2. The Nest
HANG ON TIGHT: A head for heights
was necessary for anyone watching football at
The Nest, as the crowds perched on the cliffside
terraces for this 1935 Cup tie against Sheffield
|First match (competitive):
Norwich City 0 Portsmouth 0 (6700) September
Final match (competitive):
: Norwich City 2 Swansea Town 2 (7415) May
25,037 (v Sheffield Wednesday, FA Cup fifth round,
February 16, 1935).
It was a football ground unlike any other. According
to the late EDP columnist Eric Fowler, writing under
the more familiar name of Jonathan Mardle, the
crowd seemed to cling like a swarm of bees to the face
of the cliff.
The Nest, Norwich Citys home ground for 27 years
between 1908 and 1935, was situated in a disused chalk
pit off Rosary Road and while it had a character
all of its own it certainly wasnt the safest
place in the world to watch football, or play it come
Footballers risked injury by crashing into the massive
concrete wall which held up the cliff that dominated
the arena and rose sheer, barely a couple of feet from
the touchline. And the manner in which up to 20,000
fans regularly crammed into the precarious looking stands
built into the old quarry would have had ground safety
officers in a real panic had they existed in those days.
It should never have been a football ground and
I was glad to get away from the place it was
a wicked ground, said 90-year-old former City
stalwart Bernard Robinson, who played at The Nest for
the first four years of his career.
At one end of the ground it just went straight
up and to stop all the earth coming down on to the pitch
they had a huge cement wall. It was five or six feet
from the touchline so wingers had to be careful.
Behind the other goal were the dressing rooms
and a small stand and apart from that there was just
a row of houses and the gardens were 15 to 20 feet below
the level of the pitch. There was a big wire netting
fence to stop the ball going in there. It was very dangerous.
|NEST MAKING: Work is under way transforming
the old chalk pit in 1908. Note the rising wall
being constructed to shore up the hillside in readiness
for the terraces which went on top. INSET: A rare
action shot from a game at The Nest. Note the square
goal posts which were the fashion at the time.
As for facilities for spectators Robinson added: How
they crammed so many people in there Ill never
know. There was a lot of very steep terracing and Im
amazed no-one ever fell down.
The crowd there were good but I wasnt sad
when the place was pulled down. The Nest was so enclosed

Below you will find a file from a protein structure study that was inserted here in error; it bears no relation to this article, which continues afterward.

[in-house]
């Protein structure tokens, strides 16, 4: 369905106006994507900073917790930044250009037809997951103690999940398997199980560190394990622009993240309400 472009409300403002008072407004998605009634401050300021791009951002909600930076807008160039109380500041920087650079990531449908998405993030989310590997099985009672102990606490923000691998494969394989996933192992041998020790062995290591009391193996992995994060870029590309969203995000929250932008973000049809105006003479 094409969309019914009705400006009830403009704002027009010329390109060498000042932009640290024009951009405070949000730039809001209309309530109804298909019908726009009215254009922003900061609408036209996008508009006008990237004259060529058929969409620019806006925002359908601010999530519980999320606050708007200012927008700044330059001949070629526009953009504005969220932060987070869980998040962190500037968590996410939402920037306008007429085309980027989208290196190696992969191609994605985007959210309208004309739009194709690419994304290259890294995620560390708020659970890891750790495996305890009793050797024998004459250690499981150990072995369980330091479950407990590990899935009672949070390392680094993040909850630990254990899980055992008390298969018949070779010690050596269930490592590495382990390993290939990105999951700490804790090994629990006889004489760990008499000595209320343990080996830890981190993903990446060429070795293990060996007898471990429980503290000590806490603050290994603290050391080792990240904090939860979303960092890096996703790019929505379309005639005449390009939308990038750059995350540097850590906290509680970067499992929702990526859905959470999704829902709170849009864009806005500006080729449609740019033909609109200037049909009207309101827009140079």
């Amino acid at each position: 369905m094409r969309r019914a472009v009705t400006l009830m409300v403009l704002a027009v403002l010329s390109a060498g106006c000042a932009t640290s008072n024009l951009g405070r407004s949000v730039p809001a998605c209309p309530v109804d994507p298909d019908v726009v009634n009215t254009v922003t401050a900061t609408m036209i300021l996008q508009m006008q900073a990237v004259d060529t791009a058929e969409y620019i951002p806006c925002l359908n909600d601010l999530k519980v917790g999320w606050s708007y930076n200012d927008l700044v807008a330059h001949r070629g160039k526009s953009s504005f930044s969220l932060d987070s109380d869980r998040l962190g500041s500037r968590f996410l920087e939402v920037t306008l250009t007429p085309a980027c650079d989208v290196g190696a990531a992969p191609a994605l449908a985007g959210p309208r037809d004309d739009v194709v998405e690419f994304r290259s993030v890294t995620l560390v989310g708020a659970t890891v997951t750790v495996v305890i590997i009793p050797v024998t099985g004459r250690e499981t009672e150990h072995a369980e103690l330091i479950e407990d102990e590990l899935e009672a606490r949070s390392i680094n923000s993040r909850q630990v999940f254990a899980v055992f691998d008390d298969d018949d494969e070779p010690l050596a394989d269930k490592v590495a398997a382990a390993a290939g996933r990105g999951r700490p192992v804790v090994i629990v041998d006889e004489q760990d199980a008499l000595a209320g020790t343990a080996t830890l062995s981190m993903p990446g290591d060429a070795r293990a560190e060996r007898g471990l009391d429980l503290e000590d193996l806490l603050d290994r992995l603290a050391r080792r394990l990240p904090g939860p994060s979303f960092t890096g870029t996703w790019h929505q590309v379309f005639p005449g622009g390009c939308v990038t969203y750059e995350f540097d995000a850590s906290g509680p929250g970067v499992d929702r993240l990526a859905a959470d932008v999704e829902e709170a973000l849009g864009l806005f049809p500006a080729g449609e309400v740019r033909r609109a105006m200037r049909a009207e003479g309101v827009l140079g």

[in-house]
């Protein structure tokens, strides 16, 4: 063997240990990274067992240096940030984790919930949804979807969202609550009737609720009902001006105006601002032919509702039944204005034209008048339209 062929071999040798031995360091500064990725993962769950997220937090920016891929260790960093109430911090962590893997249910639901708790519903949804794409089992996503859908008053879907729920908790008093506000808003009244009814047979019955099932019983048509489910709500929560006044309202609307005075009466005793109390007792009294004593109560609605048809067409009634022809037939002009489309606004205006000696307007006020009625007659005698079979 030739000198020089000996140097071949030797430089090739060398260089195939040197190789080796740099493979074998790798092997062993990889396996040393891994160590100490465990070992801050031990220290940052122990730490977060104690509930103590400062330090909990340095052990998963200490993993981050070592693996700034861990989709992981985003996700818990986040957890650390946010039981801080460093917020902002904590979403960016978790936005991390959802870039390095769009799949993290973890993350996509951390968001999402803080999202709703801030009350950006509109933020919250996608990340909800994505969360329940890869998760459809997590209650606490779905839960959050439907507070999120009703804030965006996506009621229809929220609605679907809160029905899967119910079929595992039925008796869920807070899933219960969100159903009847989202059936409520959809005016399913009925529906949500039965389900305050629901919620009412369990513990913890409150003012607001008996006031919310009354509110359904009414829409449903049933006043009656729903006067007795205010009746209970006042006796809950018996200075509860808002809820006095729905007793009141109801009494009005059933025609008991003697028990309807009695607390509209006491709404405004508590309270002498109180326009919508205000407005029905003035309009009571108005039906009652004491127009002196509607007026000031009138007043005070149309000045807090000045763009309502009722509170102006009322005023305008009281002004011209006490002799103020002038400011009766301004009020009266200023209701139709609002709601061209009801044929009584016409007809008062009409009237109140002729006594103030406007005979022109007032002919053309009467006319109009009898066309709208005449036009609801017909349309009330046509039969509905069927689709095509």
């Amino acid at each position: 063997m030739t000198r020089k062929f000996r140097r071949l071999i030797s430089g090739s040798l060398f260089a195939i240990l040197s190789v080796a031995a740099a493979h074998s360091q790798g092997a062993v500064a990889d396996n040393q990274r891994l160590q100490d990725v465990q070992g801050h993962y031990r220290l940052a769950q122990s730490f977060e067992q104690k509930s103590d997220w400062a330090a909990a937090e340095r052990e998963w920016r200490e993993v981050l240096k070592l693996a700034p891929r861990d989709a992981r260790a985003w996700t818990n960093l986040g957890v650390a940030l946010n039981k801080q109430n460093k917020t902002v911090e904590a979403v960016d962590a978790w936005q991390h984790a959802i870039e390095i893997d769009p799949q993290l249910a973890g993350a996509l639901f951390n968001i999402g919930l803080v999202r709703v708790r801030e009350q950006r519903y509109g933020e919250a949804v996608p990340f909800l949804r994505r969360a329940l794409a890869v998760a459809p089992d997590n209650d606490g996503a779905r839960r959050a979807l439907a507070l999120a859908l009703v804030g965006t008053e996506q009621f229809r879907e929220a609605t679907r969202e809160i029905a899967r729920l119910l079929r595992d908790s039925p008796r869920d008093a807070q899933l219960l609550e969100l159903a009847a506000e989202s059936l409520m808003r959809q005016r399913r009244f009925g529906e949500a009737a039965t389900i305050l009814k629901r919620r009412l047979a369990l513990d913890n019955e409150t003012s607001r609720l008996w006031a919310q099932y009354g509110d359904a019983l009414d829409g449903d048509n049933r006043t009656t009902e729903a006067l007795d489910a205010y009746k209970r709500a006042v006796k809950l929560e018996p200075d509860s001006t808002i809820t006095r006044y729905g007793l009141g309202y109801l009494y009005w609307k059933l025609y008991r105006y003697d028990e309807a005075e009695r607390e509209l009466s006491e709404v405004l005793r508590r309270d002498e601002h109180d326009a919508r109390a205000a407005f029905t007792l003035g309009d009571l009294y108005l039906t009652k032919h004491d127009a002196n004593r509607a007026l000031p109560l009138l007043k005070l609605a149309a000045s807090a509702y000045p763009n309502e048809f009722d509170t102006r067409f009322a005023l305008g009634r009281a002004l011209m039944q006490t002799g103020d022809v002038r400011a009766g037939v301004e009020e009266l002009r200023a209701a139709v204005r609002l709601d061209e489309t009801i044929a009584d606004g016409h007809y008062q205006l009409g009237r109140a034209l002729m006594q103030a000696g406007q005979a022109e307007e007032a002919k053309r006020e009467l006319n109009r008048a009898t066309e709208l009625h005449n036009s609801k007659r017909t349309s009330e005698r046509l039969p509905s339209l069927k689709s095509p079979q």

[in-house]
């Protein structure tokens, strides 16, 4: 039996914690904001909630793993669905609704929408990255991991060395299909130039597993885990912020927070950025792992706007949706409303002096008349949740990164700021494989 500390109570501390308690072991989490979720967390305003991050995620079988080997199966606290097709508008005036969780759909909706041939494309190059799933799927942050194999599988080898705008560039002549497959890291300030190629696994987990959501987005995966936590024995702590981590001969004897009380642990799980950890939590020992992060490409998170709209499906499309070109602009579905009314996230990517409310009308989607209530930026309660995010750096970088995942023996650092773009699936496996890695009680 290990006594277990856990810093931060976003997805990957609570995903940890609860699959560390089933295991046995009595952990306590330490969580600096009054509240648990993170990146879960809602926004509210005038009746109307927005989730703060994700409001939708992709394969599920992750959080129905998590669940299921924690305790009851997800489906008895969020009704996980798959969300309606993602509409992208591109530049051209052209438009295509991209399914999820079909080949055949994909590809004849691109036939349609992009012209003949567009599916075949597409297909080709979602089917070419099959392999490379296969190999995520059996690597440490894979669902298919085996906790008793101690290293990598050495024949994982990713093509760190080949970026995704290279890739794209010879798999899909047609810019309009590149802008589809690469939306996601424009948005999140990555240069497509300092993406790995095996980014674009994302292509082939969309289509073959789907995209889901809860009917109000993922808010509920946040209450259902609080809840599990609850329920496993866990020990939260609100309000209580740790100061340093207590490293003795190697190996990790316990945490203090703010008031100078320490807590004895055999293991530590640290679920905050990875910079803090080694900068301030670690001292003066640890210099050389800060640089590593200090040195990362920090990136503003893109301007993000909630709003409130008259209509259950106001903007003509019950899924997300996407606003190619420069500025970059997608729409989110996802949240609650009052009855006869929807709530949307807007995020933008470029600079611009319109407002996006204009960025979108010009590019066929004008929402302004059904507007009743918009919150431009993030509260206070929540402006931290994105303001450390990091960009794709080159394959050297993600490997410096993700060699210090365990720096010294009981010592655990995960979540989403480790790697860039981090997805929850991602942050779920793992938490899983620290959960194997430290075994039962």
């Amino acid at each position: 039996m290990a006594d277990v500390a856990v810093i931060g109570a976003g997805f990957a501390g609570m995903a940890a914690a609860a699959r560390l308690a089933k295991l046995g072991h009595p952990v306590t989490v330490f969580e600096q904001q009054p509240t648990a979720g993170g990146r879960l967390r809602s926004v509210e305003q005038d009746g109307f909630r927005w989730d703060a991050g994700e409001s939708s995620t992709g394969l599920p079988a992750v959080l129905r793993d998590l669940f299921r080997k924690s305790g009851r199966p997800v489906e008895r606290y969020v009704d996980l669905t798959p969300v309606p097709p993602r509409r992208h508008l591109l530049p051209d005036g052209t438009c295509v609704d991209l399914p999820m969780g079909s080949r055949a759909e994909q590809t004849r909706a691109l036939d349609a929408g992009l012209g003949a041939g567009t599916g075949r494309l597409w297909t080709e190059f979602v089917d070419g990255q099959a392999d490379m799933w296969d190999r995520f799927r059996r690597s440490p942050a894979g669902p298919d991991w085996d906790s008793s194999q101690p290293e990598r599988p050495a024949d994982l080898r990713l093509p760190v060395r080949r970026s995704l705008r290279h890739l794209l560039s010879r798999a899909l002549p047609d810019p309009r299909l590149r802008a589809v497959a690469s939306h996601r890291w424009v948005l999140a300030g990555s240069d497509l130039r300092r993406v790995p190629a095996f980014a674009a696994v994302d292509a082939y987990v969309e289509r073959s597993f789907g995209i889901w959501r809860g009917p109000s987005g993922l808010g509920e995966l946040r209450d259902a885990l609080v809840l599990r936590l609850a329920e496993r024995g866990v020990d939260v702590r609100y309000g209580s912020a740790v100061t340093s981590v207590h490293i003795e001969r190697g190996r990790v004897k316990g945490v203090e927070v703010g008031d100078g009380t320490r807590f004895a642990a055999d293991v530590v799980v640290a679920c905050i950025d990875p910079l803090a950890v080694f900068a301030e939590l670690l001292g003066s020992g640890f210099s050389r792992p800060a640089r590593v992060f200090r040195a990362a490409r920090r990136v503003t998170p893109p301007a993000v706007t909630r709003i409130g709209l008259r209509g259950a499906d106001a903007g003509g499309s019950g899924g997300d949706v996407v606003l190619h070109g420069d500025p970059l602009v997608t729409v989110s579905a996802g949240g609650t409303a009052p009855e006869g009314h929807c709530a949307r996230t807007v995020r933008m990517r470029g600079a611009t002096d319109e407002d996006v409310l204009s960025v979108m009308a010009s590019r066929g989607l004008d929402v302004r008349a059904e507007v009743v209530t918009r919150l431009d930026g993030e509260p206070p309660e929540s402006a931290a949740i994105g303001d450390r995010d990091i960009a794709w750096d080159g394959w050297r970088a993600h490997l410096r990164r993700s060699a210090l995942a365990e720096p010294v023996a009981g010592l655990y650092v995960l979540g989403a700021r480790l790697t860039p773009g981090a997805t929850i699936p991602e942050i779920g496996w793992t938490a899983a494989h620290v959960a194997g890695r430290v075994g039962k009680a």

and you felt the crowd were on top of you.
You certainly noticed the difference when we moved
to Carrow Road. That was a great place to play. There
was just so much space!
Norwich made the switch to The Nest during the summer
Thousands of tons of earth had to be shifted before
a pitch could be laid and stands erected and there then
followed the painstaking process of dismantling the
old Newmarket Road structures and moving them painstakingly
by horse and cart to their new home on the other side
of the City.
Chairman John Pyke, the man behind the switch, kicked
off the first game at Citys new home on September
1 as City beat Fulham 2-1 in a friendly in front of
a crowd of around 3000. It wasnt all plain sailing
after that an FA Cup tie against Reading later
in the year had to be switched to a neutral venue when
Citys opponents complained that the Nest pitch
wasnt big enough but the club soon settled
into their new home and it wasnt long before five
figure crowds were packing into the compact little ground.
The Nest was gradually improved over the years, with
the playing surface re-laid and extra terracing added,
and by the time the Canaries were elected to the Football
League in 1920 crowds of between 12,000 and 14,000 were
Further developments in the 1930s, including an extension
to the chicken run opposite the Main Stand,
saw the capacity rise still further and, on February
16, 1935 an incredible 25,037 crammed into the ground
to watch City lose 1-0 to Sheffield Wednesday in the
fifth round of the FA Cup.
Alas, by then, the Nests days were well and truly
numbered. Concern over the facilities had already been
expressed by Norwich directors and the matter came to
a head just a month after the big cup tie when the Football
Association wrote to the club saying they were not satisfied
the ground was suitable to house large crowds.
With the Canaries having been recently promoted to Division
Two it was quickly decided that the time was right to
move on and City kicked off the new season at a plush
new stadium, the original Carrow Road having been constructed
in just 82 days.
The Nest stood derelict for many years after being declared
surplus to requirements before the site was redeveloped
after the war.
Its now occupied by Bertram Books factory
and offices and walking around the grounds today
its hard to imagine that a football ground capable
of holding more than 25,000 people once stood there.
A small section of the wall so feared by visiting wingers
is all that remains of the remarkable old stadium.